Technology to Treat Metastatic Malignant Pleural Effusion of an Intractably Rare Disease
- KAERI develops radioactive isotope-based targeted-therapeutic technology to treat cancer cells of malignant pleural effusion -
- Research article published in Scientific Reports, a sister journal of Nature
□ Many patients with malignant pleural effusion, metastasized from lung cancer, have severe difficulties owing to the absence of an appropriate therapeutic method. A Korean research group is drawing attention for developing a radioactive isotope-based technology for the diagnosis and treatment of this intractable disease.
□ Doctor Jae-cheong Lim and his research group at the Radiation Science Center of the Korea Atomic Energy Research Institute conducted a joint study with Professor Jae-uk Jeong’s research team at Chungnam National University Hospital as well as Gangnam Severance Hospital and SG Medical. They announced on June 20 that they had developed a new technology for making a radioactive isotope-labeled compound that may be used for the targeting and treatment of cancer cells in malignant pleural effusion metastasized from lung cancer.
* A small volume of pleural effusion exists in the pleural cavity* even in a normal state, facilitating and maintaining lung expansion during respiratory movement. However, a malignant pleural effusion is generated when the liquid is stagnated in the pleural cavity owing to an abnormal change, particularly bacterial pneumonia, tuberculosis, and malignant tumors.
※ Pleural cavity: The space surrounded by the wall-side of pleura covering the thoracic wall, midriff, and mediastinum, and by the visceral pleura covering the lungs including the pulmonary lobe fissure.
* Various treatment methods are available for lung cancer, however the conventional treatments are rarely applied to malignant pleural effusion which metastasized from lung cancer because the molecular biological properties of cancer cells are changed. In addition, temporary removal of the malignant pleural effusion by a chest tube insertion and pleurodesis still leaves the cancer cells on the thoracic wall. Therefore, a treatment method for permanently removing the cancer cells in the malignant pleural effusion is urgently needed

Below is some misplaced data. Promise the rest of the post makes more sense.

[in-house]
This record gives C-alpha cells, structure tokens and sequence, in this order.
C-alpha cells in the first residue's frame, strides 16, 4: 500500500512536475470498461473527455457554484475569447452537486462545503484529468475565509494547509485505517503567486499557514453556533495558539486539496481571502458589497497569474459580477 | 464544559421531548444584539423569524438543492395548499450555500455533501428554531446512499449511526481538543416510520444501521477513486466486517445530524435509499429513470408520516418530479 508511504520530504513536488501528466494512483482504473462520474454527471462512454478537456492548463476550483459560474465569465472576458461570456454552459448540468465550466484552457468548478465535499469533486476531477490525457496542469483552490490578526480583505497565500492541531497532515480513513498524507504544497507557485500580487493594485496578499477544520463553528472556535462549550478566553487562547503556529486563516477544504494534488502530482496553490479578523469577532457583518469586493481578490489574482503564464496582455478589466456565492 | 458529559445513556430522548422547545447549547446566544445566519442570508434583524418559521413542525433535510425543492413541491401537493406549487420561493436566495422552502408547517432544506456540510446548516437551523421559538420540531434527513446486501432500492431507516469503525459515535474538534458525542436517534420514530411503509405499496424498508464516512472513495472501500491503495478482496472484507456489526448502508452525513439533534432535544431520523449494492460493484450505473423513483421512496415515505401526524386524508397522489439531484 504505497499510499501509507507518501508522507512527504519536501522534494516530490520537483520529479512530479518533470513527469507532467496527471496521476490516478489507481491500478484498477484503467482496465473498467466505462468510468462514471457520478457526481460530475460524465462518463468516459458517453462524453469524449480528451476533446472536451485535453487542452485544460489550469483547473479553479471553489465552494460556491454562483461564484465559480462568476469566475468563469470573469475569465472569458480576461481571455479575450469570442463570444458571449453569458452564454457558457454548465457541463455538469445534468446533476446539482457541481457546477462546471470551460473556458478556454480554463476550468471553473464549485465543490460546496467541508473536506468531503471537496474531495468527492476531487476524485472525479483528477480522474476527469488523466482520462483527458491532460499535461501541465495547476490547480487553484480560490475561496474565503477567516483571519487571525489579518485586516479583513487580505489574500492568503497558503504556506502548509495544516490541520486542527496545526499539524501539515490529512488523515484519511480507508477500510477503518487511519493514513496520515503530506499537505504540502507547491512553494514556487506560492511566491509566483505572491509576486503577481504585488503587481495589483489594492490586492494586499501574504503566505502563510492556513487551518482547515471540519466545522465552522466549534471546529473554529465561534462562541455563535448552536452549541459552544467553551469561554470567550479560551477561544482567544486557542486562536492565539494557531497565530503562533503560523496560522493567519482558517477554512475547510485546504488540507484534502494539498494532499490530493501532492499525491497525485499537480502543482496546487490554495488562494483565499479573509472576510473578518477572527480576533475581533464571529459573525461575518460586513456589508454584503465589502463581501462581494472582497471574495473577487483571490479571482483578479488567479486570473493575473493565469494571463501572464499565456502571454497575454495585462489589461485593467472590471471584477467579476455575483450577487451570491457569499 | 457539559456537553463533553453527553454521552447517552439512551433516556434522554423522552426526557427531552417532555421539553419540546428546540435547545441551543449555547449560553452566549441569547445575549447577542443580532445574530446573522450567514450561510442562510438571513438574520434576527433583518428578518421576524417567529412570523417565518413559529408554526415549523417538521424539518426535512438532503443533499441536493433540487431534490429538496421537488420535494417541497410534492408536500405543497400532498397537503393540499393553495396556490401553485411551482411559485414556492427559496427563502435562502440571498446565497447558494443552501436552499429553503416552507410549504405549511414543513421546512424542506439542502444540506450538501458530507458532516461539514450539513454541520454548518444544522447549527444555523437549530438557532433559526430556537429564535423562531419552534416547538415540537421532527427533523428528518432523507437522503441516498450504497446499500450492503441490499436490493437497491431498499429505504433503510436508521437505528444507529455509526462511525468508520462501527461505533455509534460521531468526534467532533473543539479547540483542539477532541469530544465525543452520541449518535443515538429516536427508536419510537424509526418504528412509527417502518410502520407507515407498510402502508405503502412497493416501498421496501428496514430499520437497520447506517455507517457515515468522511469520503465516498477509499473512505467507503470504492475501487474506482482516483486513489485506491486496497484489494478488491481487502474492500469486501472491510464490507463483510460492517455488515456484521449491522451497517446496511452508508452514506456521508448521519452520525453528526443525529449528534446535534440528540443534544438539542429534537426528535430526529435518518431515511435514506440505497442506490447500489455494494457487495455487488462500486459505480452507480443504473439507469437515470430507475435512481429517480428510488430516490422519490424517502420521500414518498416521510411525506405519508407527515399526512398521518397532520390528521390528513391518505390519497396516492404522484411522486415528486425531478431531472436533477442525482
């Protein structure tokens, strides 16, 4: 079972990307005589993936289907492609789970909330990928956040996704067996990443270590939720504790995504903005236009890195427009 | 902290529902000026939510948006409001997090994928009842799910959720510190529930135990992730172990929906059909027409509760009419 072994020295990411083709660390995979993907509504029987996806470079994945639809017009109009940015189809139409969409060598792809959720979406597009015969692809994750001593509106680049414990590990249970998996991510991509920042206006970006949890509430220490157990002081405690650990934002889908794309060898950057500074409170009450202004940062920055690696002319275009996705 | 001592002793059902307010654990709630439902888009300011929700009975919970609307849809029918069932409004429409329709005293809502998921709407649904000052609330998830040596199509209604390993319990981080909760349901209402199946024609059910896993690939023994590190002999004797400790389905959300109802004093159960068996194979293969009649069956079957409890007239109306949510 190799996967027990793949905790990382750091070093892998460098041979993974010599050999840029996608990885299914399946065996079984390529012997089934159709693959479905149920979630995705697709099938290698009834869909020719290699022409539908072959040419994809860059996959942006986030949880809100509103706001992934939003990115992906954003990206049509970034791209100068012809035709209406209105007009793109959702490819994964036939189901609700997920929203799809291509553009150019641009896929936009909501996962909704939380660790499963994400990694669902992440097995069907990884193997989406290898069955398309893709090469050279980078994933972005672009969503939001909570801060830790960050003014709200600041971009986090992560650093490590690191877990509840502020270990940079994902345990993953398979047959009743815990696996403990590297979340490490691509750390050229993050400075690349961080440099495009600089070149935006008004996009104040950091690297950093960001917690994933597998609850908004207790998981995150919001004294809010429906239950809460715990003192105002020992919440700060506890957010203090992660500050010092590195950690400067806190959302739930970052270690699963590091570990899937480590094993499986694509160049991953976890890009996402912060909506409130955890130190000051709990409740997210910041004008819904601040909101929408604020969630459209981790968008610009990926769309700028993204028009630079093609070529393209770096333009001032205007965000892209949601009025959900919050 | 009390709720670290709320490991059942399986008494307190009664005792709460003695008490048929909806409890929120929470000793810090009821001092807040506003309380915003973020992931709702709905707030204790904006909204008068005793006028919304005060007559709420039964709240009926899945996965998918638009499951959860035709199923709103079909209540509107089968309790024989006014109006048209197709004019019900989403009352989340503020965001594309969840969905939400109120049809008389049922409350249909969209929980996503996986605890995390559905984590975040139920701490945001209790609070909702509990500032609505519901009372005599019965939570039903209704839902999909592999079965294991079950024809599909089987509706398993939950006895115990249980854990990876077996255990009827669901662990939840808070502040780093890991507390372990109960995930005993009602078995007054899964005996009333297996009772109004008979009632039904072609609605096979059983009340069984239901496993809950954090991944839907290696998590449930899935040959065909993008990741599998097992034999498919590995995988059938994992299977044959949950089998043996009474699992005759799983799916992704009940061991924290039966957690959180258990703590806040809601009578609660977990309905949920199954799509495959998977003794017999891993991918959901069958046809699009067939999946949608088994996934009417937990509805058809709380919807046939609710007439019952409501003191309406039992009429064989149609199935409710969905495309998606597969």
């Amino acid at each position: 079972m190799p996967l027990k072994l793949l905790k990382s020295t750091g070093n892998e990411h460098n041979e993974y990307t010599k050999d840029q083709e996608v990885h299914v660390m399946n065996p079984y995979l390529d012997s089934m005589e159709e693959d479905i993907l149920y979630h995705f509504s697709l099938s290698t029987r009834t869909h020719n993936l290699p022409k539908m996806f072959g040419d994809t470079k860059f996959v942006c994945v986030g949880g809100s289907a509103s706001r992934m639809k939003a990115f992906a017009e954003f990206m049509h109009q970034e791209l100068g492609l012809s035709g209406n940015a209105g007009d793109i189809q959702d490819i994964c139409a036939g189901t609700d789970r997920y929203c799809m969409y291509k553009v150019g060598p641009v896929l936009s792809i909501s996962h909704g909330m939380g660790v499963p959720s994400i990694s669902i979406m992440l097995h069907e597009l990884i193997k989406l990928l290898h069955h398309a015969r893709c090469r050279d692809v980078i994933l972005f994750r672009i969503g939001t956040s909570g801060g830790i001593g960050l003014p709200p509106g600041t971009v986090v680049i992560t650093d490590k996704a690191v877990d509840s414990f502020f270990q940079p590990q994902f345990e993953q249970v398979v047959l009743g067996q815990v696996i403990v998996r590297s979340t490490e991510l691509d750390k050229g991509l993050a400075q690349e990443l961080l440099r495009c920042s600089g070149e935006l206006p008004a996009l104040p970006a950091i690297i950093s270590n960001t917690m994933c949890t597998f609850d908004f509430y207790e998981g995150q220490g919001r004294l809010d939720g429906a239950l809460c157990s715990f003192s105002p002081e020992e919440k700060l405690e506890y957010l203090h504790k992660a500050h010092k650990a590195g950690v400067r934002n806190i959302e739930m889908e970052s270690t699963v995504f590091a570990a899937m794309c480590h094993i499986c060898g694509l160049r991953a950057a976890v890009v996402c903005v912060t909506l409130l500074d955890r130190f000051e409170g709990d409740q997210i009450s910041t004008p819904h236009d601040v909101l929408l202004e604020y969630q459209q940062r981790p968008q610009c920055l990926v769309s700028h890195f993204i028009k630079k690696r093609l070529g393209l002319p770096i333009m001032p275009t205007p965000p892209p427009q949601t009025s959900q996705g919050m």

□ Based on the fact that a specific protein (CD55 receptor) is highly expressed in the lung cancer cells of the metastasized malignant pleural effusion, in contrast to the cancer cells of lung cancer, the research group prepared a special antibody that can target CD55 and combined it with the antibody Lutetium-177, a radioactive isotope for diagnosis and treatment, to produce a new radioactive isotope-based drug delivery agent.
* The drug delivery agent was administered to the animal models that were mimicking the malignant pleural effusion metastasized from lung cancer, and the selective targeting of the cancer cells by the drug was verified by a single-photon emission computed tomography (SPECT) imaging. In addition, the median-survival periods of the drug administered animal models were increased more than twofold.The drug delivery agent was administered to the animal models that were mimicking the malignant pleural effusion metastasized from lung cancer, and the selective targeting of the cancer cells by the drug was verified by a single-photon emission computed tomography (SPECT) imaging. In addition, the median-survival periods of the drug administered animal models were increased more than twofold.
* The article on this study was published in the June 12th at the on-line edition of Scientific Reports, a sister journal of world's top academic journal, Nature.
□ This achievement was made possible by the convergence of technology, using a radioactive isotope produced from the research reactor HANARO, which is one of the nation’s large-scale research facilities, and biotechnology. The current technology is expected to make a significant contribution to the development of a diagnostic and therapeutic agent for intractable rare diseases such as lung cancer-metastasized malignant pleural effusion.
* Doctor Lim, Jae-cheong stated that "We will continuously provide advanced radiation technology-based therapeutic methods for intractable rare diseases, as they are rarely developed in the private sector.”
* Doctor Jeong, Jae-uk of the Division of Pulmonology at Chugnam National University Hospital also stated that "This research will contribute to the improvement of medical welfare, as the technology is applied to the development of new drugs for rare diseases, such as malignant pleural effusion, which are causing problems with the absence of appropriate therapeutic agents."
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